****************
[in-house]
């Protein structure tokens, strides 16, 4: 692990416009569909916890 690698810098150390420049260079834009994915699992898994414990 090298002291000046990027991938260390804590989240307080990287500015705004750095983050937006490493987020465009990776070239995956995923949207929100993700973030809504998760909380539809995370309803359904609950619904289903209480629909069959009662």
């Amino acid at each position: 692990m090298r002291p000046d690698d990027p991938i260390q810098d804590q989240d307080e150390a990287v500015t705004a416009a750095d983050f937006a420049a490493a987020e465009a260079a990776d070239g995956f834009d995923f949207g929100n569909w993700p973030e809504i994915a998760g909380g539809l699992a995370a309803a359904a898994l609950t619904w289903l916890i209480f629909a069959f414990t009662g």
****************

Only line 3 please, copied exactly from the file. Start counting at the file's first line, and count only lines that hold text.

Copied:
């Amino acid at each position: 692990m090298r002291p000046d690698d990027p991938i260390q810098d804590q989240d307080e150390a990287v500015t705004a416009a750095d983050f937006a420049a490493a987020e465009a260079a990776d070239g995956f834009d995923f949207g929100n569909w993700p973030e809504i994915a998760g909380g539809l699992a995370a309803a359904a898994l609950t619904w289903l916890i209480f629909a069959f414990t009662g």